Your post is interesting because is shows how to solve a fundamental layout problem with div…with some more tips like this under my belt maybe div would start to make more sense.

  3.   DeborahK — January 22, 2010 @ 6:28 pm    Reply

    Hi caver –

    Thanks for visiting my blog. Here are some links to some

  4.   renantech — February 7, 2010 @ 7:03 pm    Reply 2010 version is great because of the improve features and easy to use.

  5.   Gerry Franz — February 10, 2010 @ 2:38 pm    Reply

    ASP.Net appears to have a quirk with a set of label controls in a gridview row. If one of the labels in a given row has no text, the alignment of labels left to right in the grid is slightly collapsed–even if a width is specified. The consequence is that columns don’t line up anymore.

    I am using one column in a gridview row with multiple labels, spaced with the width attribute. I am using one column because the row contains a child grid, and I want to display the child rows in all the horizontal real estate of the parent row.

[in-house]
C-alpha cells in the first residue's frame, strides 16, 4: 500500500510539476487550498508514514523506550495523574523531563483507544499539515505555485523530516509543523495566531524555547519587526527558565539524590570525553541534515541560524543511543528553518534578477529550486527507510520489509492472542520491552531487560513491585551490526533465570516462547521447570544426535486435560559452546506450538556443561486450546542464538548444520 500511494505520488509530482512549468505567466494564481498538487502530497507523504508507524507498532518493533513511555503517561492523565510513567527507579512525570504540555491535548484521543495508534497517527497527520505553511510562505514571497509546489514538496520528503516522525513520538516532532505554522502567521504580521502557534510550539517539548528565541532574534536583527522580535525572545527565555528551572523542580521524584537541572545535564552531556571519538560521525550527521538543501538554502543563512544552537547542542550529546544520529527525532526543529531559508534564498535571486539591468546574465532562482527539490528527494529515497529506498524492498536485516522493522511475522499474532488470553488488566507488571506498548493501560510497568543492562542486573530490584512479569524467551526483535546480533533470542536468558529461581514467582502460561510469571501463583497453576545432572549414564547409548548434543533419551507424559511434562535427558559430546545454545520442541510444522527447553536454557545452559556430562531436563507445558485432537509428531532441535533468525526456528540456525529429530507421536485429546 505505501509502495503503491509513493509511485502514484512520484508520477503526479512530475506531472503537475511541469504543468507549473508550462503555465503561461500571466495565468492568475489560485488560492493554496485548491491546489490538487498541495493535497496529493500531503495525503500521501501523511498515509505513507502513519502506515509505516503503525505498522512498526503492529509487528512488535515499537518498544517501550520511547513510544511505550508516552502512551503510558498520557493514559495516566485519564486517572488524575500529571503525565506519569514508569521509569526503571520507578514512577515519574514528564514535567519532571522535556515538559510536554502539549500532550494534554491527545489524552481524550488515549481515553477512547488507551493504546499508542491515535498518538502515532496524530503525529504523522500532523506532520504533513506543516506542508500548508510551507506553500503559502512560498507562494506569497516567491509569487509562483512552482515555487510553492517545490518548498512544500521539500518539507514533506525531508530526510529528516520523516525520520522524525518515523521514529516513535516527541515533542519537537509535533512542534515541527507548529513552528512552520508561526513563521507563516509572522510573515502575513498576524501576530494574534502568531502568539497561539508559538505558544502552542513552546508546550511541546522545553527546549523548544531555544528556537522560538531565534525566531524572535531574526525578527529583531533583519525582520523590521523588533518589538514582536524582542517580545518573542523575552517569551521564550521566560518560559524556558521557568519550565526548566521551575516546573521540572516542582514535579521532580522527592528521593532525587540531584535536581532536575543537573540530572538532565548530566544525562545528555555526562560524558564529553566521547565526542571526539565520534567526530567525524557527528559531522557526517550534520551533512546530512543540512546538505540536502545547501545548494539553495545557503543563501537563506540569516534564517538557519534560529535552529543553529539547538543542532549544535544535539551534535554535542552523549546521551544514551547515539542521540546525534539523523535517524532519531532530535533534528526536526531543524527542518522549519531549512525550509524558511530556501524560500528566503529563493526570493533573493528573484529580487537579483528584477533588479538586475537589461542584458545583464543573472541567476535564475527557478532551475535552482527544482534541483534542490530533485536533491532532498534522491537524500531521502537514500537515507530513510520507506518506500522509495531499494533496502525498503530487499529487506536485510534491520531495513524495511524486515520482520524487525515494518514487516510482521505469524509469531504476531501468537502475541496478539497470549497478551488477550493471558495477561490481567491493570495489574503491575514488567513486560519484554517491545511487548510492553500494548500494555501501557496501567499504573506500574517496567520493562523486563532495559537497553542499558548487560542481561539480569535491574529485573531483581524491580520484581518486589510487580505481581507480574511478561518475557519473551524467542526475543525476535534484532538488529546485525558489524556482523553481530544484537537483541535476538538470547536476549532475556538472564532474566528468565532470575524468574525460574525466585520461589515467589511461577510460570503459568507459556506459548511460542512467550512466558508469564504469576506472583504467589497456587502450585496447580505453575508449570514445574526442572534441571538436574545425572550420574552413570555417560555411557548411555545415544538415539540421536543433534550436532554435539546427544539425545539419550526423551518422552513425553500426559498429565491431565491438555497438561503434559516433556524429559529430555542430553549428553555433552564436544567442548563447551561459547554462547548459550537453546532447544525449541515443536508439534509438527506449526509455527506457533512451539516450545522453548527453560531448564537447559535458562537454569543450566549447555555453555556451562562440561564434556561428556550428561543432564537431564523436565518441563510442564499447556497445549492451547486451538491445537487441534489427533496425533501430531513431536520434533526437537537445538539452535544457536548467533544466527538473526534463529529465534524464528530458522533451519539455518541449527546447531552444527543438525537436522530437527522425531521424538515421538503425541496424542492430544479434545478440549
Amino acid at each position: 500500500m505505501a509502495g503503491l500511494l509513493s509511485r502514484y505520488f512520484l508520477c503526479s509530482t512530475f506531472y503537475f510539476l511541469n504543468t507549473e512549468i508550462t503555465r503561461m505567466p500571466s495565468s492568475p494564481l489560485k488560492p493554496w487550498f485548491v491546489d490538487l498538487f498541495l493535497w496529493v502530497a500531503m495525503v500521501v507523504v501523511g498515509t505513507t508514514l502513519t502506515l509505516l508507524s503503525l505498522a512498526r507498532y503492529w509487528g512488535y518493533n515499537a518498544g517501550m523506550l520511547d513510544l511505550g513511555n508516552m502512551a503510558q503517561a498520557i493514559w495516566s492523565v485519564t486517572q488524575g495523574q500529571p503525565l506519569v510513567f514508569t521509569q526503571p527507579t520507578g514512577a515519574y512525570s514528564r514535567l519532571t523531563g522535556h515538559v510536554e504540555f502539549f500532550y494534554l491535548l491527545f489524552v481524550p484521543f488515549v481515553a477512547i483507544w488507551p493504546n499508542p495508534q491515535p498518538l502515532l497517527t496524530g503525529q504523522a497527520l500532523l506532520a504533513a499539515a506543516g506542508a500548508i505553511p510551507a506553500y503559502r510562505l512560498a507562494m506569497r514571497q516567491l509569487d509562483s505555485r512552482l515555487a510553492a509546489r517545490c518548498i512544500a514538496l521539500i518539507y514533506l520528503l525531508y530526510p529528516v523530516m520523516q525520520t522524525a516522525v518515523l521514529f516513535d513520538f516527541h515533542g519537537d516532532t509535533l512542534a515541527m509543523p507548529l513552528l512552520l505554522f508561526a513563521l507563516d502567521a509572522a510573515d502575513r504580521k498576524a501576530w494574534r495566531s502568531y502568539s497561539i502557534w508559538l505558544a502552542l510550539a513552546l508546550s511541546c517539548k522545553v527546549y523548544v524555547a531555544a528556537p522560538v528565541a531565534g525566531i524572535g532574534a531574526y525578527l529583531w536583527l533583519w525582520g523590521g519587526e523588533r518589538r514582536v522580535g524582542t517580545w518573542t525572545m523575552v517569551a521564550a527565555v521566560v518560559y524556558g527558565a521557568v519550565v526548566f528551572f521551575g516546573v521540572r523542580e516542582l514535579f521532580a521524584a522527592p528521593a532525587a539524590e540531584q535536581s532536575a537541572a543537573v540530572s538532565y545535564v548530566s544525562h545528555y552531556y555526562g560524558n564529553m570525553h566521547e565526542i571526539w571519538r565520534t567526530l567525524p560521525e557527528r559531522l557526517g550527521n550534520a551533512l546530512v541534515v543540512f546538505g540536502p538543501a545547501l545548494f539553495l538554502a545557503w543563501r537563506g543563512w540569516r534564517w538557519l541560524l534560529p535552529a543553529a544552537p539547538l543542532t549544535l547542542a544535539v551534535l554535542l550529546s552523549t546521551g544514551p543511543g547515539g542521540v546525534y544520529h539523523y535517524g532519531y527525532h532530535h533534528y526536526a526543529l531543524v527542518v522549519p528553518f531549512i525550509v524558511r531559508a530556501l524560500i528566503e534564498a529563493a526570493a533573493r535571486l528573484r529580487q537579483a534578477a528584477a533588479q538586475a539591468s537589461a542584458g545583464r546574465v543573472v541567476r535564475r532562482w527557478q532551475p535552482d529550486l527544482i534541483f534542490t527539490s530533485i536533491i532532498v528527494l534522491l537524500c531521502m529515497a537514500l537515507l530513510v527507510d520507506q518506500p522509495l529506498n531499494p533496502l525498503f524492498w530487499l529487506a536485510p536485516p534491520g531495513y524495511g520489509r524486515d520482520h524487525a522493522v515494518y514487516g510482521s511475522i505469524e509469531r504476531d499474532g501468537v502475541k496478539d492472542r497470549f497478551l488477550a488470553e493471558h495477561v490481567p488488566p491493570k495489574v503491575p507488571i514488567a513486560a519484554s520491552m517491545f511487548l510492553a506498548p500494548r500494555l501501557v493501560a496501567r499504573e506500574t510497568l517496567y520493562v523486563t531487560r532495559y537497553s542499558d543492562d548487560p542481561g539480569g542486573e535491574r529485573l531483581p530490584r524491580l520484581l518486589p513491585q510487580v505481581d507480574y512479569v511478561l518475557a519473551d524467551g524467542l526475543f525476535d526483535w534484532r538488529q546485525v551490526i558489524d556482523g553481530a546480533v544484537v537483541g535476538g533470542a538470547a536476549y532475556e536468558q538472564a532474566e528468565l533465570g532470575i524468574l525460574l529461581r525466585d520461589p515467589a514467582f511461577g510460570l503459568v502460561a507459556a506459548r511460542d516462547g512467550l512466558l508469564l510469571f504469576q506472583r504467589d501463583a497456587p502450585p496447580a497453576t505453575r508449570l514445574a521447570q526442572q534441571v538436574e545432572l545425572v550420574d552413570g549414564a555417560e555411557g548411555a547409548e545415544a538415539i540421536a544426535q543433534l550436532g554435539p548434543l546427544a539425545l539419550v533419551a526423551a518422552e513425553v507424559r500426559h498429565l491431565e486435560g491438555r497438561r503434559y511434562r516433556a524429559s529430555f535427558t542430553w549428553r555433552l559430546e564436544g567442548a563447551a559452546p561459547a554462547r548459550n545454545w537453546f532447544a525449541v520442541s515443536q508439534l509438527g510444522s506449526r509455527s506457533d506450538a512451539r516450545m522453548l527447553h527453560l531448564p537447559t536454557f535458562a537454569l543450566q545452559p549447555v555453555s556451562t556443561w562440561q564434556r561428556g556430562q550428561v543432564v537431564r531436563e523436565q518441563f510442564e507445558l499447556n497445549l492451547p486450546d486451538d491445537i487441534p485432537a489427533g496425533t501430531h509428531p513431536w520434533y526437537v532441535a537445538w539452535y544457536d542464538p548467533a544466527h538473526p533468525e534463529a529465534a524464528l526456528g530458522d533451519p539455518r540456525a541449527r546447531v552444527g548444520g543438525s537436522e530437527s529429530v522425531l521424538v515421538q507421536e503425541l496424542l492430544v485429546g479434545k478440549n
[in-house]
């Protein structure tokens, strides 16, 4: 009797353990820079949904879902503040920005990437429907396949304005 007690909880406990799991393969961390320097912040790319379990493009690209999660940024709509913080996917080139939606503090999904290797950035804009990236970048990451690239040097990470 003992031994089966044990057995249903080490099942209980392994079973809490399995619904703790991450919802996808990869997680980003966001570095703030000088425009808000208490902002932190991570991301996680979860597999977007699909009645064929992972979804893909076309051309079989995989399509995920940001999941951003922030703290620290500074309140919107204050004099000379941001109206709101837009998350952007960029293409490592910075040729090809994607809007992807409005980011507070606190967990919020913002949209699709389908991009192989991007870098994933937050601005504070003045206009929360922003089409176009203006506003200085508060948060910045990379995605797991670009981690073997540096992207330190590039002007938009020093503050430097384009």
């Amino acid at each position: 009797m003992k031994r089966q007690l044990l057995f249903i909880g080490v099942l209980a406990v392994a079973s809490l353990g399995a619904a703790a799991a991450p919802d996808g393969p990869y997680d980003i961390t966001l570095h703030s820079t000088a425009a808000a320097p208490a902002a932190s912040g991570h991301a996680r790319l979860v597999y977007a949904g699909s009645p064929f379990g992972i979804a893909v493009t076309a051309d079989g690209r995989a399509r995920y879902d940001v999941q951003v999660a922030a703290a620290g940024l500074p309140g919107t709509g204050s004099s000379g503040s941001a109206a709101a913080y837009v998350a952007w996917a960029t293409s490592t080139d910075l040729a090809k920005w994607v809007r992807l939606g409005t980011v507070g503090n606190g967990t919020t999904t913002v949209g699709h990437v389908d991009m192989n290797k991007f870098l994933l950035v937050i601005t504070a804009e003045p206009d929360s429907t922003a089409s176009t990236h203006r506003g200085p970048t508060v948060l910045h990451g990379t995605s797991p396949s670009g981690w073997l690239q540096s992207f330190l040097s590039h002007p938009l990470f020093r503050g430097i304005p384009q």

Any thoughts on how to prevent the collapsing labels?

  6.   DeborahK — February 10, 2010 @ 3:17 pm    Reply

    Often, putting in  “& n b s p ;”  instead of an empty value helps with the spacing.

    NOTE: I put in the correct character sequence but the post converted it to a non-breaking space so you could not see it. Just use everything between the quotes and remove the spaces.

    Let us know if it works for you.

  7.   Gerry Franz — February 11, 2010 @ 8:14 am    Reply

    The problem was slightly different from what I described. The labels weren’t collapsing–the space between them was. Nevertheless, inserting a nbsp character into an empty label did fix the problem. Thanks.

  8.   AbdulOdonnell — November 26, 2012 @ 5:29 am    Reply

    ASP.Net appears to have a quirk with a set of label controls in a gridview row.

  9.   Jonas Schneider — December 11, 2012 @ 5:15 am    Reply

    This layout would be easy enough to achieve with an HTML table. Or a Silverlight StackPanel, but this example is for ASP.NET.